- The Washington Times - Tuesday, June 30, 2009


Health minister quits in frustration

BUENOS AIRES | Argentina’s health minister has resigned amid the growing swine flu epidemic, reportedly after failing to persuade the government to declare a health emergency.

Graciela Ocana also failed to persuade President Cristina Fernandez to declare an emergency over the spread of dengue fever this year and had lost battles with unions for control of social funds.

The two diseases have exposed shortcomings in Argentina’s public health system. Twenty-six people have died from swine flu, the most deaths of any country in South America.

The president’s Cabinet chief refused to explain why the minister quit Monday. But La Nacion newspaper reports that she was frustrated by a lack of support from Mrs. Fernandez and waited until after Sunday’s elections to quit to avoid disrupting the campaigns.


Controversial land law approved

BRASILIA | President Luiz Inacio Lula da Silva has approved a law that could legalize landholdings by about 1 million squatters occupying a Texas-sized chunk of the Amazon rain forest, despite environmentalist fears that it will accelerate deforestation.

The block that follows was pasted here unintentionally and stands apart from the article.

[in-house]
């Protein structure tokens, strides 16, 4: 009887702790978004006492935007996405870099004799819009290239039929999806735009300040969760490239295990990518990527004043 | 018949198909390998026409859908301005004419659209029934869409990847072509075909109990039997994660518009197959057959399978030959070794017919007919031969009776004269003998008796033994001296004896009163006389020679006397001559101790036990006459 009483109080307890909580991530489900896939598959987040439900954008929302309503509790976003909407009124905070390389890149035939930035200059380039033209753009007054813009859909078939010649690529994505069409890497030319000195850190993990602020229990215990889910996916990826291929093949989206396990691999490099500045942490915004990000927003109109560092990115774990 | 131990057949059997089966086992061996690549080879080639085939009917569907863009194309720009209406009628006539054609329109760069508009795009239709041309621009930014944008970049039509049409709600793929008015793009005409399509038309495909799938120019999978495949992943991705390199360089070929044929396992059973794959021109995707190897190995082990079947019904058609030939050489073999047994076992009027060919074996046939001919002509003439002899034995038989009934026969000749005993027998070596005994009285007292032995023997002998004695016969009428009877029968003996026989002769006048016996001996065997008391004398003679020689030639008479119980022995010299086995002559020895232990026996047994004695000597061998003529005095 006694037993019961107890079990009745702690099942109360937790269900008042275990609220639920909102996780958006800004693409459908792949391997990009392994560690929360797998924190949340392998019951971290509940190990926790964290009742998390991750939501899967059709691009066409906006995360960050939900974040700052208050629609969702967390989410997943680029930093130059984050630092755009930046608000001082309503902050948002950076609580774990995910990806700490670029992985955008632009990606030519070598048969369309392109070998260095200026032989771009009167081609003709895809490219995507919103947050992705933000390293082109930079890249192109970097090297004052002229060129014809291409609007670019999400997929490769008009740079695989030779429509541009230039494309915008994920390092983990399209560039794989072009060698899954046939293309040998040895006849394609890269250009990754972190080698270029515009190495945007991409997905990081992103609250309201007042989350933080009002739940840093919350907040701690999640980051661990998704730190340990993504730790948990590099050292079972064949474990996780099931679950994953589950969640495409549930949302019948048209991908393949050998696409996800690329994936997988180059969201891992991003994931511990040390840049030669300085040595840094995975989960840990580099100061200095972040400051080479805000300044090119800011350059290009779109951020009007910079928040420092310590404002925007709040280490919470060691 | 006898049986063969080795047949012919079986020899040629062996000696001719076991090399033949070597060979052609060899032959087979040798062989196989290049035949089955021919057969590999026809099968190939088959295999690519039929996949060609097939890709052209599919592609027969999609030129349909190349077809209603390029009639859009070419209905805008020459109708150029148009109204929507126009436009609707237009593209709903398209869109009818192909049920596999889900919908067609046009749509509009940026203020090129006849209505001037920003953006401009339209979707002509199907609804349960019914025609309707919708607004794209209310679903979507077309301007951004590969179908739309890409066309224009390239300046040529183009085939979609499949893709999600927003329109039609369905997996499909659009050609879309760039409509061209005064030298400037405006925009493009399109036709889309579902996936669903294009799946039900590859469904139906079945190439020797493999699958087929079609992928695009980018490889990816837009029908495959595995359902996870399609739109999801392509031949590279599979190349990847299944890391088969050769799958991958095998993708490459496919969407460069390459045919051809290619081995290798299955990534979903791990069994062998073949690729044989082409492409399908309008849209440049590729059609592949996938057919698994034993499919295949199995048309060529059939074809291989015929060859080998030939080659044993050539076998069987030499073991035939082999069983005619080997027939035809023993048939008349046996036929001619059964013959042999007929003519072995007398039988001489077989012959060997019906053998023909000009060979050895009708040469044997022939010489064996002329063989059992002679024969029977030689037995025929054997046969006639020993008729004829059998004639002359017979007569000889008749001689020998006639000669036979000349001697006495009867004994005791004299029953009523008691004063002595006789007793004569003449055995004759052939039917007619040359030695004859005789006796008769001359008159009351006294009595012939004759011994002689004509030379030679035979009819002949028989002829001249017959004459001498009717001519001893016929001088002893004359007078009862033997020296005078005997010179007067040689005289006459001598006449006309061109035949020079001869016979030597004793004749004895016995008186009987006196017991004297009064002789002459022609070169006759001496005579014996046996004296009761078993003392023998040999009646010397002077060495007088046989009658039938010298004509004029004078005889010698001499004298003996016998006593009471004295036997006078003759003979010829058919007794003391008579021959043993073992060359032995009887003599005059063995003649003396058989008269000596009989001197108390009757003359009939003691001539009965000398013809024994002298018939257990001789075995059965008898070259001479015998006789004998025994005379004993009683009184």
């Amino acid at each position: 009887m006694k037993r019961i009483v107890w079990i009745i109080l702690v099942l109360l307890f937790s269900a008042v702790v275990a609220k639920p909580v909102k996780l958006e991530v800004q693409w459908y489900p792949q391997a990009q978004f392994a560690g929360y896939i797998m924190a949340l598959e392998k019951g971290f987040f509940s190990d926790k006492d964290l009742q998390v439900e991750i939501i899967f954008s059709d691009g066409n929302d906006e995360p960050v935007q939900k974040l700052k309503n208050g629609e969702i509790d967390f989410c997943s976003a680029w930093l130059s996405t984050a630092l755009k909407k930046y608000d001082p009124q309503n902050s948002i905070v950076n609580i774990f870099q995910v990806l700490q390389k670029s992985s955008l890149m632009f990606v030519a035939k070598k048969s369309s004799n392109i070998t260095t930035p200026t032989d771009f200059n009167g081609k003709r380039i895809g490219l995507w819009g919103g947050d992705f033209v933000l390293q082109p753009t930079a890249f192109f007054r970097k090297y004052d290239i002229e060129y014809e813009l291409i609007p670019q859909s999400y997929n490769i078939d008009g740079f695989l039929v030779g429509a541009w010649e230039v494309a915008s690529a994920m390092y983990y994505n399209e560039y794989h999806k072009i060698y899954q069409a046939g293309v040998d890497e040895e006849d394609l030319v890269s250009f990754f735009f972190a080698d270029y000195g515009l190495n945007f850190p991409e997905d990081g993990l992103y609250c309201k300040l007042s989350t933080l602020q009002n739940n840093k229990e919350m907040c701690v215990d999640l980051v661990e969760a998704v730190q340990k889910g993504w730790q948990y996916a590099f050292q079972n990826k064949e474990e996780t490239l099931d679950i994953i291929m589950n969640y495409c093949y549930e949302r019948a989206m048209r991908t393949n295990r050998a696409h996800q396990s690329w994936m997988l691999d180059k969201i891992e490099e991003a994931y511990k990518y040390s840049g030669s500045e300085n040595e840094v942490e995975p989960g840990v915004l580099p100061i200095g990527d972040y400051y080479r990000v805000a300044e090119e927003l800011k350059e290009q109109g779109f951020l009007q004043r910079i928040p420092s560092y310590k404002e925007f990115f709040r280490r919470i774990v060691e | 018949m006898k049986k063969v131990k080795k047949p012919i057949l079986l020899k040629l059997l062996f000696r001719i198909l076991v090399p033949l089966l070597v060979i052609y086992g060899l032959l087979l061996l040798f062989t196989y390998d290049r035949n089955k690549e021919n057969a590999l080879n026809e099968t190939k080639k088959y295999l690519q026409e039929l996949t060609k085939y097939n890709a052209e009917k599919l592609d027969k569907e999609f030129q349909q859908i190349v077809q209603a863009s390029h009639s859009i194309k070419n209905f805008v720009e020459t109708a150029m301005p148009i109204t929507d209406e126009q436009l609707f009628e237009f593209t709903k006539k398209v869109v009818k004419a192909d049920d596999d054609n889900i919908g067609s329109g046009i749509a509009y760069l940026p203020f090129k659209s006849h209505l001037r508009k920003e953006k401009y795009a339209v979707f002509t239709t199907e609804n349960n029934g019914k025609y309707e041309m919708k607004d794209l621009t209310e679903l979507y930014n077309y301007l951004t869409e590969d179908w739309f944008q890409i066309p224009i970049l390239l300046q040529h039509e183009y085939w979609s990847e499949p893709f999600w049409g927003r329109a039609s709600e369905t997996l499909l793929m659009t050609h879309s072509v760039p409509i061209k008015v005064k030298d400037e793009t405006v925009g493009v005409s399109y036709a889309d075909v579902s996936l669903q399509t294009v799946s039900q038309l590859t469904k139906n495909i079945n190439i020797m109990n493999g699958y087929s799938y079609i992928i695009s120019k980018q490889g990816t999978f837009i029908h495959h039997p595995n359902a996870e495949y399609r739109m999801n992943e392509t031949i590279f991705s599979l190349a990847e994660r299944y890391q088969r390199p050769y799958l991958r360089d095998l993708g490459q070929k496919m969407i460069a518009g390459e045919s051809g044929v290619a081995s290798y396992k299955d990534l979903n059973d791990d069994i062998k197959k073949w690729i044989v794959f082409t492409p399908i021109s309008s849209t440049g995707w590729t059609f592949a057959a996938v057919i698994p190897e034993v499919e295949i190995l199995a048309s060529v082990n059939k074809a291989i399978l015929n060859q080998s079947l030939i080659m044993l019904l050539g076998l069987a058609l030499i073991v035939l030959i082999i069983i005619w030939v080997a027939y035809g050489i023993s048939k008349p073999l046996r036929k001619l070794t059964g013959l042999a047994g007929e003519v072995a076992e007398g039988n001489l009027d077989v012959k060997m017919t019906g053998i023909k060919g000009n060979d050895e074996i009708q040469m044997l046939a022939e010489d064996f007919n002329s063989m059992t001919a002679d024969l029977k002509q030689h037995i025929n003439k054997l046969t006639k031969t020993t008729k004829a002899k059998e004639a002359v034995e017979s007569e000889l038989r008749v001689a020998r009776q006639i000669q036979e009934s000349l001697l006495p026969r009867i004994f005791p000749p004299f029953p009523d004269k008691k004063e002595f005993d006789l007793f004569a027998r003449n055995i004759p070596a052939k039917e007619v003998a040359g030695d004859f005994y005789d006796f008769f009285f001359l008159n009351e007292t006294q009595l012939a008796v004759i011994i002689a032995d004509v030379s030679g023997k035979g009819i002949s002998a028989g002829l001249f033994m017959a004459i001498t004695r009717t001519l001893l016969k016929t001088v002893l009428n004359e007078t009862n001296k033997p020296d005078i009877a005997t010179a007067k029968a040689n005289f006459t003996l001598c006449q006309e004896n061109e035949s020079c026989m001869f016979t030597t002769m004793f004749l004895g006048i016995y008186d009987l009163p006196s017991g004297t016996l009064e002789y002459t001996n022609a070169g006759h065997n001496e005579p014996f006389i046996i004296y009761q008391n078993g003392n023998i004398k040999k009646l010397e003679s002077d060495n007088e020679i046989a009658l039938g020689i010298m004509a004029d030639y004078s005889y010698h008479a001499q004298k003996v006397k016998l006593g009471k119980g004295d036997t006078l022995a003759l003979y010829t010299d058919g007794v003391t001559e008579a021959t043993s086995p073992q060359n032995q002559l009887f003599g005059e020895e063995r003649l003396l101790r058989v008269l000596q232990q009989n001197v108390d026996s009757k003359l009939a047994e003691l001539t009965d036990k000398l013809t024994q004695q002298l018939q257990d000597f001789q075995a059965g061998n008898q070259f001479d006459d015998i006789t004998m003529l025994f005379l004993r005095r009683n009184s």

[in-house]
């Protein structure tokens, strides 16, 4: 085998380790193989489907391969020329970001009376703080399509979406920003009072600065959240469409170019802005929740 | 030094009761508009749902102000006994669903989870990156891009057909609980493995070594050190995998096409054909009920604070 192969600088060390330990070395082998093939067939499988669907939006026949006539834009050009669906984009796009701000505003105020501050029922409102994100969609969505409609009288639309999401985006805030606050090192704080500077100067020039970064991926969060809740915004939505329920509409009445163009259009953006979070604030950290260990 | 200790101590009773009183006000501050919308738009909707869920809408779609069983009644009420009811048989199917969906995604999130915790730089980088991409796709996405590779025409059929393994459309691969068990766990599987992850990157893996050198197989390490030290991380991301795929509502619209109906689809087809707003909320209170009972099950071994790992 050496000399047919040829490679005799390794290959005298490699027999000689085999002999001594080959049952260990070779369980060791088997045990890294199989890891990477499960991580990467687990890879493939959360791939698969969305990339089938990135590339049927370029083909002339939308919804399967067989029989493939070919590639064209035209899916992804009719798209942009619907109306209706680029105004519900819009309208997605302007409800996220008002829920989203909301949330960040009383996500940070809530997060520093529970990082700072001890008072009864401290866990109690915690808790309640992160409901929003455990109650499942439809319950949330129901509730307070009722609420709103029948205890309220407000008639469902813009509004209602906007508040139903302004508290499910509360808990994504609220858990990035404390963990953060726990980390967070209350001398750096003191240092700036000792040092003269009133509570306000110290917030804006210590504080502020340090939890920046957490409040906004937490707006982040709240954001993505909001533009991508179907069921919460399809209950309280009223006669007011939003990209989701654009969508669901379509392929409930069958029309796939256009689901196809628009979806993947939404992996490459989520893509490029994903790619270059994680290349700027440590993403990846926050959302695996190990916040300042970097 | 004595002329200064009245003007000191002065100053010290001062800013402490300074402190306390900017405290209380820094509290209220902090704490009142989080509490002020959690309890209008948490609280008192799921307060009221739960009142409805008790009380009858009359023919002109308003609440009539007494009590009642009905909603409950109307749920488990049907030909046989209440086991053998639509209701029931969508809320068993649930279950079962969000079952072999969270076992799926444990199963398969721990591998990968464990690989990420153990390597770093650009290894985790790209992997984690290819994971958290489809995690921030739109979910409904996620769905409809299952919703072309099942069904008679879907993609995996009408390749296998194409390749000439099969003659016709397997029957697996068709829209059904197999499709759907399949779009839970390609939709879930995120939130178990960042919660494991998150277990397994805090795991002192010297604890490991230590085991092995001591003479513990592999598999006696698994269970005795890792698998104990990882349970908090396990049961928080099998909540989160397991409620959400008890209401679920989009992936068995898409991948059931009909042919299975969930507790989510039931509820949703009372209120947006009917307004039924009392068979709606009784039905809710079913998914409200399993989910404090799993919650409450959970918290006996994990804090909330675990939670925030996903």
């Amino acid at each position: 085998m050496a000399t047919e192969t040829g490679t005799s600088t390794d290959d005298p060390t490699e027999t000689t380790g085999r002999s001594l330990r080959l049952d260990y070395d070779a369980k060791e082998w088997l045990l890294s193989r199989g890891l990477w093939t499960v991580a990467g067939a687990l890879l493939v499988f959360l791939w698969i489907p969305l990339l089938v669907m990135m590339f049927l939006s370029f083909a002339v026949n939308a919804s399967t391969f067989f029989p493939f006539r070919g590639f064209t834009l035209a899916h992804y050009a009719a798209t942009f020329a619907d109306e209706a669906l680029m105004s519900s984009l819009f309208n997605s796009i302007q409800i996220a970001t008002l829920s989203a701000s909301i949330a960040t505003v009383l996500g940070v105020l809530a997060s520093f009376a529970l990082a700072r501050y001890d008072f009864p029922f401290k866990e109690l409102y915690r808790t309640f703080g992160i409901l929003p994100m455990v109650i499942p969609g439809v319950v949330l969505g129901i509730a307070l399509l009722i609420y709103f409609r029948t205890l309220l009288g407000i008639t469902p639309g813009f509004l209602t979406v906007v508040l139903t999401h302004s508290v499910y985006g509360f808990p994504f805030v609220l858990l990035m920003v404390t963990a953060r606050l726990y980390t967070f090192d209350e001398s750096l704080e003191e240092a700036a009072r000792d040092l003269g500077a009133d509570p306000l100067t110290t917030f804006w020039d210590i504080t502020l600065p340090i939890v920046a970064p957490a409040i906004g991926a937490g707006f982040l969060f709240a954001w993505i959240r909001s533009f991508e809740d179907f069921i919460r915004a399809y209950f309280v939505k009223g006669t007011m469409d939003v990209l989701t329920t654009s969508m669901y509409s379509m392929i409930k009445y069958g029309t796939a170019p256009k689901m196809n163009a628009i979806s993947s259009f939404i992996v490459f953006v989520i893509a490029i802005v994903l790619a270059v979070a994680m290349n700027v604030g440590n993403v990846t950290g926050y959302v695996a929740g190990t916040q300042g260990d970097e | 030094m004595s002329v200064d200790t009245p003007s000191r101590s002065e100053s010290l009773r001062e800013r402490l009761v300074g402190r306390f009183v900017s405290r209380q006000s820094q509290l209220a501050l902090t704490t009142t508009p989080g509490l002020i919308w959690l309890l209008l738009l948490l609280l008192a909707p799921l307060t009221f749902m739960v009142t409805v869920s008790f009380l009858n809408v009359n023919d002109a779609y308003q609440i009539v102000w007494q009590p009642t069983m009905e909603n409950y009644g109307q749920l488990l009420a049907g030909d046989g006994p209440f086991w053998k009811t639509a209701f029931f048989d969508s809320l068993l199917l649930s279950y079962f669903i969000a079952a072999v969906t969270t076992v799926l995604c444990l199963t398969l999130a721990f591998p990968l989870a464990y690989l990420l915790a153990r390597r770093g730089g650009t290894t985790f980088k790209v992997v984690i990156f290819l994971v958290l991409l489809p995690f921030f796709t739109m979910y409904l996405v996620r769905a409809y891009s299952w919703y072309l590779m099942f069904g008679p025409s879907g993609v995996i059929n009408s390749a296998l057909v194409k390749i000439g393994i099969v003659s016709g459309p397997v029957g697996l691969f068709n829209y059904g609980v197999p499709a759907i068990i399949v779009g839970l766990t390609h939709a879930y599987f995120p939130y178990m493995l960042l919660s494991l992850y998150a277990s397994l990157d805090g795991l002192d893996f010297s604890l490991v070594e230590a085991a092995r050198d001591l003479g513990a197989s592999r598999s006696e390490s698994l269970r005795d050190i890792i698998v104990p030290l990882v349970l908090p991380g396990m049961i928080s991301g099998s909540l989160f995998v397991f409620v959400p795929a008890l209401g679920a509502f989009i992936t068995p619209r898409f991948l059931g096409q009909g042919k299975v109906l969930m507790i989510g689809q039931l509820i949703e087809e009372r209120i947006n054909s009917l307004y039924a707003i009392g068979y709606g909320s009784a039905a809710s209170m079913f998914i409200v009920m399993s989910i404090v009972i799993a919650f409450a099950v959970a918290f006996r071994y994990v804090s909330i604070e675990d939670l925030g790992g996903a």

The law, approved late Thursday night, affects 260,233 square miles of federally owned land that for decades has been illegally occupied - mostly by small farmers, but also by large property holders and loggers.

The government says the law will help it curb deforestation and land conflicts, but environmentalists say it will lure more people into the region and lead to more devastation.

The government hopes that legalizing Amazon landholdings will let it better monitor landownership, which it says is key to the region’s sustainable development and survival.


Judge says boy must stay with stepfather

SAO PAULO | A federal judge has ruled that a 9-year-old boy at the center of an international custody battle must remain with his Brazilian stepfather until a final ruling is issued on the boy’s permanent custody, local news media reported Saturday.

The ruling would overturn a separate judge’s order earlier this month that Sean’s biological father, U.S. citizen David Goldman, should have custody of his son six days a week whenever Mr. Goldman is in Brazil.

In 2004, Sean’s mother, Bruna Bianchi, took him for a vacation to her native Brazil and never returned. She later married Rio de Janeiro lawyer Joao Paulo Lins e Silva and died last year giving birth to a daughter.

The boy is now living with Mr. Lins e Silva, who wants to retain custody.

Mr. Goldman, who lives in Tinton Falls, N.J., has been seeking custody of Sean under The Hague Convention on International Child Abductions, which requires that participating countries return abducted or wrongfully retained children to the country of their “habitual residence.”

From wire dispatches and staff reports

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